Foreign Secretary Arthur J. Balfour to Under Secretary Lord A. Robert Cecil
14 May 1917
Large United States programme for capital ships makes construction of any considerable number of additional destroyers impossible.1 We have suggested the abandonment for the present of capital ships, but the fear of Japan is so great, both in the Navy Department and elsewhere, that we have made no progress. In discussion with Colonel House2 yesterday latter suggested that programme might be modified in direction we desire if United States could receive a guarantee from us that if necessity arose they could call on us for assistance in capital ships to a not less extent than number which would have been completed under present programme. Danger to which United Kingdom might be exposed in such conditions from German fleet was pointed out to him. He then developed the idea, and suggested arrangement might take a wider form and be mutual; in short a defensive alliance on the sea between United States and ourselves. He was in favour of a secret agreement on these lines, but I doubt whether this is consistent with the United States constitution, and, in any case, it is a violent departure from United States practice.
If, however, you agree to general principle, I would consult him as to the best method of carrying it out. Personally I consider that, apart from all-important need for more destroyers, there would be quite an advantage in obtaining anything in the nature of a defensive alliance with the United States. Of course Japan’s susceptibilities will have to be spared, but this should not be difficult to manage.3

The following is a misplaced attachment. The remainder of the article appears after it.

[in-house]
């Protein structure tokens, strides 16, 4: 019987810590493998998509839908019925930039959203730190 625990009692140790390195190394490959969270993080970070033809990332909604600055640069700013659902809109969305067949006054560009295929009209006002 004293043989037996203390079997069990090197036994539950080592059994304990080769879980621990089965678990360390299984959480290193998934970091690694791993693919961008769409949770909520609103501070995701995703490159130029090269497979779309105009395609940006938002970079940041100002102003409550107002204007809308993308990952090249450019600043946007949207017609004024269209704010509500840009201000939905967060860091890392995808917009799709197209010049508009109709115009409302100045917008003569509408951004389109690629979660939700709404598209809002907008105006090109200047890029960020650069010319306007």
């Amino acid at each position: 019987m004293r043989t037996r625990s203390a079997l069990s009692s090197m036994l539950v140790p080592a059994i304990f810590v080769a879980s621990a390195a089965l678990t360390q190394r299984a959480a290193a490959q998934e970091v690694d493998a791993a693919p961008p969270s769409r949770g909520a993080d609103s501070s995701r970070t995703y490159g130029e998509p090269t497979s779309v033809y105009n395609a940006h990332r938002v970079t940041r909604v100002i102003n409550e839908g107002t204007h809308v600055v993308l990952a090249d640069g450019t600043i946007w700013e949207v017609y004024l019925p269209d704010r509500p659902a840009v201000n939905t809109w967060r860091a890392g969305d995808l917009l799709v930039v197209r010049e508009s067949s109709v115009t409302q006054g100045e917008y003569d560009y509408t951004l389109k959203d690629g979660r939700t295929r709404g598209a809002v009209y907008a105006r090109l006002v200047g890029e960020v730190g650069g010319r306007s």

Source Note: Anglo-American Naval Relations, 497-98. A version of this letter sent by Sir Cecil A. Spring Rice, the British Ambassador in Washington, lists the sender as Balfour and the intended recipient as Prime Minister David Lloyd George. Wilson Papers, 42: 296.
Footnote 1: See also: Sir Dudley R.S. De Chair to Sir W. Graham Greene, 15 May 1917.
Footnote 2: Pres. Woodrow Wilson’s friend, advisor, and sometimes informal representative, Edward M. House. House did not consult Wilson before he offered this proposal. Sir William Wiseman Memorandum on a Conversation with President Woodrow Wilson, 13 July 1917, Wilson Papers, 43: 172-73.
Footnote 3: For more on this proposal and Wilson’s reaction to it, see: Walter Hines Page to Wilson, 6 July 1917; Sir William Wiseman Memorandum on a Conversation with President Woodrow Wilson, 13 July 1917,Wilson Papers, 43: 172-73.; and Diary of Edward M. House, 9 September 1917.